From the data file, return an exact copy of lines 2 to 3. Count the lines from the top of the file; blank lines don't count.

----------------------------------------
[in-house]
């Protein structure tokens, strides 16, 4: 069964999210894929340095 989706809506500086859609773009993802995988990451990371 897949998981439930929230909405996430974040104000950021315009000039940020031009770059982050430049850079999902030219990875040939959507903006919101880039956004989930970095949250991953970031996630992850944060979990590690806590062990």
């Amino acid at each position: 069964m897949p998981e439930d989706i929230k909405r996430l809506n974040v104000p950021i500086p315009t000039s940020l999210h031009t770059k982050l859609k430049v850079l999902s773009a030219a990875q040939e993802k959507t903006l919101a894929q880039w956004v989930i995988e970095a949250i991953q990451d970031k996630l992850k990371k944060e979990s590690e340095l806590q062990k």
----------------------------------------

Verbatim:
């Protein structure tokens, strides 16, 4: 069964999210894929340095 989706809506500086859609773009993802995988990451990371 897949998981439930929230909405996430974040104000950021315009000039940020031009770059982050430049850079999902030219990875040939959507903006919101880039956004989930970095949250991953970031996630992850944060979990590690806590062990």
């Amino acid at each position: 069964m897949p998981e439930d989706i929230k909405r996430l809506n974040v104000p950021i500086p315009t000039s940020l999210h031009t770059k982050l859609k430049v850079l999902s773009a030219a990875q040939e993802k959507t903006l919101a894929q880039w956004v989930i995988e970095a949250i991953q990451d970031k996630l992850k990371k944060e979990s590690e340095l806590q062990k």